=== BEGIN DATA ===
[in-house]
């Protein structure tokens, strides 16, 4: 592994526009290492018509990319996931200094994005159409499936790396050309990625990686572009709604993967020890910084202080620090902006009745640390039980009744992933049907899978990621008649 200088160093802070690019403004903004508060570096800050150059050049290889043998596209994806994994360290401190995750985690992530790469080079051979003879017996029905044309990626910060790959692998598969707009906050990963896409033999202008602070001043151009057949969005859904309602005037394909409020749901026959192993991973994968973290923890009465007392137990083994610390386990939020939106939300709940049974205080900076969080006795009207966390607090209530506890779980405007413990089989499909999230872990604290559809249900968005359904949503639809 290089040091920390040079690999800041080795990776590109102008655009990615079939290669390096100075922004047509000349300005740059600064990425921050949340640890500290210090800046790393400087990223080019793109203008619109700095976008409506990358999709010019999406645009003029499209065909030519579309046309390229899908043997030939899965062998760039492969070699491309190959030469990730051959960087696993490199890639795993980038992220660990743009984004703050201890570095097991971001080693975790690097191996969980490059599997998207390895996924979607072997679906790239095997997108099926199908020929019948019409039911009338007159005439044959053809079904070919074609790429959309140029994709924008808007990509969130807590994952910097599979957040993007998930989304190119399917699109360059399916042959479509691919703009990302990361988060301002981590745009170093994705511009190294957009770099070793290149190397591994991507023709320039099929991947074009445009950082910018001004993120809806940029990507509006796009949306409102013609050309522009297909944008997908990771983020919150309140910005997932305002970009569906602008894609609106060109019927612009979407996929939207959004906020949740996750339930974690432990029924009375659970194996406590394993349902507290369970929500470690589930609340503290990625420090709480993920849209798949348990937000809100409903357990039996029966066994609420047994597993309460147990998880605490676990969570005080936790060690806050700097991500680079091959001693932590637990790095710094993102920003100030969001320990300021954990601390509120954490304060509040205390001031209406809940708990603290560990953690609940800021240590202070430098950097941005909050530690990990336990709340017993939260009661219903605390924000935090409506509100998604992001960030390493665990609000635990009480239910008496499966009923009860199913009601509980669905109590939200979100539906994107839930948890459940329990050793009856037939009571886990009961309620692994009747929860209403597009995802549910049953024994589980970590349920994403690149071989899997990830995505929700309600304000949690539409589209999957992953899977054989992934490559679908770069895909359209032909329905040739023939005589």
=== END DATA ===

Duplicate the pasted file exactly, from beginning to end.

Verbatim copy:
[in-house]
């Protein structure tokens, strides 16, 4: 592994526009290492018509990319996931200094994005159409499936790396050309990625990686572009709604993967020890910084202080620090902006009745640390039980009744992933049907899978990621008649 200088160093802070690019403004903004508060570096800050150059050049290889043998596209994806994994360290401190995750985690992530790469080079051979003879017996029905044309990626910060790959692998598969707009906050990963896409033999202008602070001043151009057949969005859904309602005037394909409020749901026959192993991973994968973290923890009465007392137990083994610390386990939020939106939300709940049974205080900076969080006795009207966390607090209530506890779980405007413990089989499909999230872990604290559809249900968005359904949503639809 290089040091920390040079690999800041080795990776590109102008655009990615079939290669390096100075922004047509000349300005740059600064990425921050949340640890500290210090800046790393400087990223080019793109203008619109700095976008409506990358999709010019999406645009003029499209065909030519579309046309390229899908043997030939899965062998760039492969070699491309190959030469990730051959960087696993490199890639795993980038992220660990743009984004703050201890570095097991971001080693975790690097191996969980490059599997998207390895996924979607072997679906790239095997997108099926199908020929019948019409039911009338007159005439044959053809079904070919074609790429959309140029994709924008808007990509969130807590994952910097599979957040993007998930989304190119399917699109360059399916042959479509691919703009990302990361988060301002981590745009170093994705511009190294957009770099070793290149190397591994991507023709320039099929991947074009445009950082910018001004993120809806940029990507509006796009949306409102013609050309522009297909944008997908990771983020919150309140910005997932305002970009569906602008894609609106060109019927612009979407996929939207959004906020949740996750339930974690432990029924009375659970194996406590394993349902507290369970929500470690589930609340503290990625420090709480993920849209798949348990937000809100409903357990039996029966066994609420047994597993309460147990998880605490676990969570005080936790060690806050700097991500680079091959001693932590637990790095710094993102920003100030969001320990300021954990601390509120954490304060509040205390001031209406809940708990603290560990953690609940800021240590202070430098950097941005909050530690990990336990709340017993939260009661219903605390924000935090409506509100998604992001960030390493665990609000635990009480239910008496499966009923009860199913009601509980669905109590939200979100539906994107839930948890459940329990050793009856037939009571886990009961309620692994009747929860209403597009995802549910049953024994589980970590349920994403690149071989899997990830995505929700309600304000949690539409589209999957992953899977054989992934490559679908770069895909359209032909329905040739023939005589």